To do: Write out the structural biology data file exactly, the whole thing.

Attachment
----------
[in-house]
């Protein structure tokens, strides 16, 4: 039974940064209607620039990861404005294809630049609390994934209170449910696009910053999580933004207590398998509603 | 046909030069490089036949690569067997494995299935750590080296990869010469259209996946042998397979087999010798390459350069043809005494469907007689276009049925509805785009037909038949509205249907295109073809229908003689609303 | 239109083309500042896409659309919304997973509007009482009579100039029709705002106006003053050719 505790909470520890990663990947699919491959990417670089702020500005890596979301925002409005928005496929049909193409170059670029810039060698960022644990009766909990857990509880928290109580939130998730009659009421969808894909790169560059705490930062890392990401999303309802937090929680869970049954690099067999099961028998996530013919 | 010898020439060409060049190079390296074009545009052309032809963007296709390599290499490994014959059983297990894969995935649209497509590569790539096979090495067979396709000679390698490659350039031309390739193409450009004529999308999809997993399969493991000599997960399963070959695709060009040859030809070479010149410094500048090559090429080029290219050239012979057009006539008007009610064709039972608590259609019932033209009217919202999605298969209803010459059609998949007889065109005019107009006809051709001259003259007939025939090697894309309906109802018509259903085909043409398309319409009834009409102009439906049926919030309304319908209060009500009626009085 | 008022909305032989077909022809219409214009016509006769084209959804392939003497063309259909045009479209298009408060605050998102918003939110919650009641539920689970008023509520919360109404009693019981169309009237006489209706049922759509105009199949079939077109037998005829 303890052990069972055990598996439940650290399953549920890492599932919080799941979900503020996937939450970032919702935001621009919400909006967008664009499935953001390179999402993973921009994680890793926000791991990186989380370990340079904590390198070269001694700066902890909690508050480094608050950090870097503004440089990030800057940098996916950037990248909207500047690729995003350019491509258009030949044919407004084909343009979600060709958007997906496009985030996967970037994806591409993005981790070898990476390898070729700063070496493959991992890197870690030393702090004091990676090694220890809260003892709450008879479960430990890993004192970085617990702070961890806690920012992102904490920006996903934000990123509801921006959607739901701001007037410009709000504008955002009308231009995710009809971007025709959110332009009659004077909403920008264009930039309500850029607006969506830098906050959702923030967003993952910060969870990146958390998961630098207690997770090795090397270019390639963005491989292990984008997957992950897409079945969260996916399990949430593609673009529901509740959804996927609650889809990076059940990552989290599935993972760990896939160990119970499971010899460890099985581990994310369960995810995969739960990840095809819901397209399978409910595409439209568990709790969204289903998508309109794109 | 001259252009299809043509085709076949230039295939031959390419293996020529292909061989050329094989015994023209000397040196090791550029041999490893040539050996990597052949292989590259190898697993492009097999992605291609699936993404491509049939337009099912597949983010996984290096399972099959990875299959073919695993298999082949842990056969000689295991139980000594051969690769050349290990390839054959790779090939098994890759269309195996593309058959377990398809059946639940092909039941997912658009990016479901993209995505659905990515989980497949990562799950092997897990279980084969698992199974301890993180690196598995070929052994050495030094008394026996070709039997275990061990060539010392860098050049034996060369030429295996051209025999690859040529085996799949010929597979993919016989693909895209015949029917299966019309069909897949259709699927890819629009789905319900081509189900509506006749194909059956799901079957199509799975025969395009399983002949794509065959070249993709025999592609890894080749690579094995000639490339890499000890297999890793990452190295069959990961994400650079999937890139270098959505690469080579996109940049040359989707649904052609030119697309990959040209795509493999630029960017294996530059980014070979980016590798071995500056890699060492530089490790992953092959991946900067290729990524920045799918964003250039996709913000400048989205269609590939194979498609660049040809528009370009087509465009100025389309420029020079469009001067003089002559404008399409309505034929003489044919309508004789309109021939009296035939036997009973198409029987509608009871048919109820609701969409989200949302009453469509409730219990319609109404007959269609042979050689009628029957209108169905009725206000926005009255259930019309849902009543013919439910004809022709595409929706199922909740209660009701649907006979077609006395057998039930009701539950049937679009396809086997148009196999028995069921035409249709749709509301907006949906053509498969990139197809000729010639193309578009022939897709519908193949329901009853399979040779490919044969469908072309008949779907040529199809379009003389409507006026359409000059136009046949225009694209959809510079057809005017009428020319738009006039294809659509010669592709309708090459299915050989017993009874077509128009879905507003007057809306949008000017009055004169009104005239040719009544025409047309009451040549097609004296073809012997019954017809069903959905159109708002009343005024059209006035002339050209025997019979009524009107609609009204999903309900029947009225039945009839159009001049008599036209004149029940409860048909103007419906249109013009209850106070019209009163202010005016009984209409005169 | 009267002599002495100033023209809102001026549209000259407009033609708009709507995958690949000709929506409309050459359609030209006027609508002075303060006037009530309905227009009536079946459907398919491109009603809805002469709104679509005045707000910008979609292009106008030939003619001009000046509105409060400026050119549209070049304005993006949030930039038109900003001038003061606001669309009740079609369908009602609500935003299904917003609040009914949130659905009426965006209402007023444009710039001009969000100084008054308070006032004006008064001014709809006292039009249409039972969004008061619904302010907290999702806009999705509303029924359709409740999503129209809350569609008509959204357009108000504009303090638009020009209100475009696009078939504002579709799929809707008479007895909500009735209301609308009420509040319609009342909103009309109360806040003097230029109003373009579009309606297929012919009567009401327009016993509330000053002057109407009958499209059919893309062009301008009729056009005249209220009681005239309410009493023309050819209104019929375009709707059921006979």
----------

[in-house]
């Protein structure tokens, strides 16, 4: 039974940064209607620039990861404005294809630049609390994934209170449910696009910053999580933004207590398998509603 | 046909030069490089036949690569067997494995299935750590080296990869010469259209996946042998397979087999010798390459350069043809005494469907007689276009049925509805785009037909038949509205249907295109073809229908003689609303 | 239109083309500042896409659309919304997973509007009482009579100039029709705002106006003053050719 505790909470520890990663990947699919491959990417670089702020500005890596979301925002409005928005496929049909193409170059670029810039060698960022644990009766909990857990509880928290109580939130998730009659009421969808894909790169560059705490930062890392990401999303309802937090929680869970049954690099067999099961028998996530013919 | 010898020439060409060049190079390296074009545009052309032809963007296709390599290499490994014959059983297990894969995935649209497509590569790539096979090495067979396709000679390698490659350039031309390739193409450009004529999308999809997993399969493991000599997960399963070959695709060009040859030809070479010149410094500048090559090429080029290219050239012979057009006539008007009610064709039972608590259609019932033209009217919202999605298969209803010459059609998949007889065109005019107009006809051709001259003259007939025939090697894309309906109802018509259903085909043409398309319409009834009409102009439906049926919030309304319908209060009500009626009085 | 008022909305032989077909022809219409214009016509006769084209959804392939003497063309259909045009479209298009408060605050998102918003939110919650009641539920689970008023509520919360109404009693019981169309009237006489209706049922759509105009199949079939077109037998005829 303890052990069972055990598996439940650290399953549920890492599932919080799941979900503020996937939450970032919702935001621009919400909006967008664009499935953001390179999402993973921009994680890793926000791991990186989380370990340079904590390198070269001694700066902890909690508050480094608050950090870097503004440089990030800057940098996916950037990248909207500047690729995003350019491509258009030949044919407004084909343009979600060709958007997906496009985030996967970037994806591409993005981790070898990476390898070729700063070496493959991992890197870690030393702090004091990676090694220890809260003892709450008879479960430990890993004192970085617990702070961890806690920012992102904490920006996903934000990123509801921006959607739901701001007037410009709000504008955002009308231009995710009809971007025709959110332009009659004077909403920008264009930039309500850029607006969506830098906050959702923030967003993952910060969870990146958390998961630098207690997770090795090397270019390639963005491989292990984008997957992950897409079945969260996916399990949430593609673009529901509740959804996927609650889809990076059940990552989290599935993972760990896939160990119970499971010899460890099985581990994310369960995810995969739960990840095809819901397209399978409910595409439209568990709790969204289903998508309109794109 | 001259252009299809043509085709076949230039295939031959390419293996020529292909061989050329094989015994023209000397040196090791550029041999490893040539050996990597052949292989590259190898697993492009097999992605291609699936993404491509049939337009099912597949983010996984290096399972099959990875299959073919695993298999082949842990056969000689295991139980000594051969690769050349290990390839054959790779090939098994890759269309195996593309058959377990398809059946639940092909039941997912658009990016479901993209995505659905990515989980497949990562799950092997897990279980084969698992199974301890993180690196598995070929052994050495030094008394026996070709039997275990061990060539010392860098050049034996060369030429295996051209025999690859040529085996799949010929597979993919016989693909895209015949029917299966019309069909897949259709699927890819629009789905319900081509189900509506006749194909059956799901079957199509799975025969395009399983002949794509065959070249993709025999592609890894080749690579094995000639490339890499000890297999890793990452190295069959990961994400650079999937890139270098959505690469080579996109940049040359989707649904052609030119697309990959040209795509493999630029960017294996530059980014070979980016590798071995500056890699060492530089490790992953092959991946900067290729990524920045799918964003250039996709913000400048989205269609590939194979498609660049040809528009370009087509465009100025389309420029020079469009001067003089002559404008399409309505034929003489044919309508004789309109021939009296035939036997009973198409029987509608009871048919109820609701969409989200949302009453469509409730219990319609109404007959269609042979050689009628029957209108169905009725206000926005009255259930019309849902009543013919439910004809022709595409929706199922909740209660009701649907006979077609006395057998039930009701539950049937679009396809086997148009196999028995069921035409249709749709509301907006949906053509498969990139197809000729010639193309578009022939897709519908193949329901009853399979040779490919044969469908072309008949779907040529199809379009003389409507006026359409000059136009046949225009694209959809510079057809005017009428020319738009006039294809659509010669592709309708090459299915050989017993009874077509128009879905507003007057809306949008000017009055004169009104005239040719009544025409047309009451040549097609004296073809012997019954017809069903959905159109708002009343005024059209006035002339050209025997019979009524009107609609009204999903309900029947009225039945009839159009001049008599036209004149029940409860048909103007419906249109013009209850106070019209009163202010005016009984209409005169 | 009267002599002495100033023209809102001026549209000259407009033609708009709507995958690949000709929506409309050459359609030209006027609508002075303060006037009530309905227009009536079946459907398919491109009603809805002469709104679509005045707000910008979609292009106008030939003619001009000046509105409060400026050119549209070049304005993006949030930039038109900003001038003061606001669309009740079609369908009602609500935003299904917003609040009914949130659905009426965006209402007023444009710039001009969000100084008054308070006032004006008064001014709809006292039009249409039972969004008061619904302010907290999702806009999705509303029924359709409740999503129209809350569609008509959204357009108000504009303090638009020009209100475009696009078939504002579709799929809707008479007895909500009735209301609308009420509040319609009342909103009309109360806040003097230029109003373009579009309606297929012919009567009401327009016993509330000053002057109407009958499209059919893309062009301008009729056009005249209220009681005239309410009493023309050819209104019929375009709707059921006979």